In Case You Missed It: #WorldHijabDay Propaganda Defies Logic, Promotes Human Rights Abuses with Smiles

In case you missed it, February 1st was the first ever “World Hijab Day,” designed to promote the requirement for women to wear a veil or headscarf called “Hijab.” The Hijab must cover a woman’s head and chest, beginning at the age of puberty, and must be worn in the presence of men outside of the woman’s immediate family.

The World Hijab day campaign claims the holiday was created “in recognition of millions of Muslim women who choose to wear the hijab and live a life of modesty.”

The movement that promotes a requirement resulting in “acid attacks,” beatings, imprisonment, and death, is being promoted with “smiles and happiness”:

Here are examples of its propaganda:










The irony is that more than half of Muslim women worldwide are illiterate and would not be able to read this sign:

In most Islamic countries Hijab patrols exist to punish women who do not wear their covering correctly. There is no such thing as being confident or empowered by wearing the hijab when punishment for not wearing it or wearing it incorrectly is brutality: acid attacks, beatings, prison or death.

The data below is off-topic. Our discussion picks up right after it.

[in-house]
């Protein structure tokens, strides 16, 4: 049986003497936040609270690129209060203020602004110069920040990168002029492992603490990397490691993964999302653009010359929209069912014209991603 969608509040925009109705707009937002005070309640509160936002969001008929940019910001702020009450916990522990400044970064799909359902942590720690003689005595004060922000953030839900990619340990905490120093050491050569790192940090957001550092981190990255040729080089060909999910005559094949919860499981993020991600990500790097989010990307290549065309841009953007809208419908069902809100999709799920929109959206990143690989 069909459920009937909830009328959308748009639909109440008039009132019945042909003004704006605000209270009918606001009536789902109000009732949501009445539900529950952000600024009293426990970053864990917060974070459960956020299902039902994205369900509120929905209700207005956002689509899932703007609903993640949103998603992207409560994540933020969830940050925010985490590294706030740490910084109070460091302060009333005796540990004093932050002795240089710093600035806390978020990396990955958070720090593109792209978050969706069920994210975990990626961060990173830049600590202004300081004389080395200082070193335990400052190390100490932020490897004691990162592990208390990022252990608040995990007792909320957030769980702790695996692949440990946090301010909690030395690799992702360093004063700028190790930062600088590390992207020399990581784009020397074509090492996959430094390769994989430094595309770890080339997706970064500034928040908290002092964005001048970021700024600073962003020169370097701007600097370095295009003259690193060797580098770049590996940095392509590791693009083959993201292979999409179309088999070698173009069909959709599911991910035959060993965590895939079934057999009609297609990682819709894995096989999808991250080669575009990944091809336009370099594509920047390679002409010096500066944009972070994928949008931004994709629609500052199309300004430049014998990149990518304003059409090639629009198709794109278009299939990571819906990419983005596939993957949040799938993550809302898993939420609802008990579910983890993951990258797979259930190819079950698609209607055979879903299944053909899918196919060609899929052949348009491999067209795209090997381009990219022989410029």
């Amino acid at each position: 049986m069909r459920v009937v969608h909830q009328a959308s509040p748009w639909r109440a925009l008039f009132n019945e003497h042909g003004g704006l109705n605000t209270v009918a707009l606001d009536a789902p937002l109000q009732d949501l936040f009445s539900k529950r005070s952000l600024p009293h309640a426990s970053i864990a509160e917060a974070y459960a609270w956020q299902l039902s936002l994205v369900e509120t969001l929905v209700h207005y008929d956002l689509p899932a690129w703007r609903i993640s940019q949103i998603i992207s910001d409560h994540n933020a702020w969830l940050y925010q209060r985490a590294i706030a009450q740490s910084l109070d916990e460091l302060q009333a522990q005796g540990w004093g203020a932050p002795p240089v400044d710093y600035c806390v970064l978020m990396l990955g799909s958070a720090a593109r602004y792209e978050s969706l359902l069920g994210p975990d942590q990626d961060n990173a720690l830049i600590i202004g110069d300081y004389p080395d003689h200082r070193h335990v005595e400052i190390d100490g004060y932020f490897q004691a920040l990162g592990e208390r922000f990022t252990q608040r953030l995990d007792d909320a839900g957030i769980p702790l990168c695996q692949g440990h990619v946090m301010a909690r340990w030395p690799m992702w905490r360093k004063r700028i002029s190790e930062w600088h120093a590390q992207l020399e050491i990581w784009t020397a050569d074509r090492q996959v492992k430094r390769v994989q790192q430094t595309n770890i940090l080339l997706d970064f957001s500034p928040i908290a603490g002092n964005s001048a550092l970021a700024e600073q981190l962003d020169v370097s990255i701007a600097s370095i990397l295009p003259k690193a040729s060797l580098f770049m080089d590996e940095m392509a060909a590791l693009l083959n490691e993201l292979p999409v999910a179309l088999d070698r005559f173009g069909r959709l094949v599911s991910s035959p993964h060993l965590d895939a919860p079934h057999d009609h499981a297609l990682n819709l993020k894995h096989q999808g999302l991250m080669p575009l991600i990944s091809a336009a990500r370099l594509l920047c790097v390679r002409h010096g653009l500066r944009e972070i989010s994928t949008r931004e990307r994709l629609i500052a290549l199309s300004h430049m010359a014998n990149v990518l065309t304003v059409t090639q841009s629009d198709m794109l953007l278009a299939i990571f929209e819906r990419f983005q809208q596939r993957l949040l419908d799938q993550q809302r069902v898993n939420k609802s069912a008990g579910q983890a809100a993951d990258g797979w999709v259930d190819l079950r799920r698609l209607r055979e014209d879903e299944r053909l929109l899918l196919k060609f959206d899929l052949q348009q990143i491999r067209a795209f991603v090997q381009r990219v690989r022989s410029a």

In Iran, for example, women are publicly monitored according to strict hijab dress code. Basij militia police regularly patrol and legally target women in public, harassing, fining, beating, and arresting them—because they do not like how they are dressed.

Over the last 35 years, Justice for Iran claims that 500,000 women and girls have been arrested for alleged hijab violations.

Over the last decade, more than 30,000 women (including 12 year-old girls) have been arrested for violating Iran’s dress code, which does not apply to men.

Currently, extra-judicial enforcement of the hijab includes what human rights activists call “Vigilante Violence,” or acid attacks. Numerous incidents have been reported of unidentified men “flinging acid into the faces of women with whom they had no history of personal grudges.” Assailants claim they were defending hijab.

Not to mention the promotion of child marriages, which was praised in Canada, pointing out a 68-year-old Nigerian man’s marriage to a 14-year old girl on #WorldHijabDay:

Yet still, women falsely promote a dress code that is nothing more than one aspect of global human rights violations being perpetrated against women:

Sadly, this campaign represents deceit at its highest level. There is nothing “cool,” “fun,” “liberating,” or “being proud” or “modest” about Hijab.

No woman can or should be proud to wear clothes that represent institutionalized, and widespread human rights abuses against women and girls; and crimes against humanity.

Rather, women should be defended from and defending others from these practices.

This article was first published on February 5, 2016.

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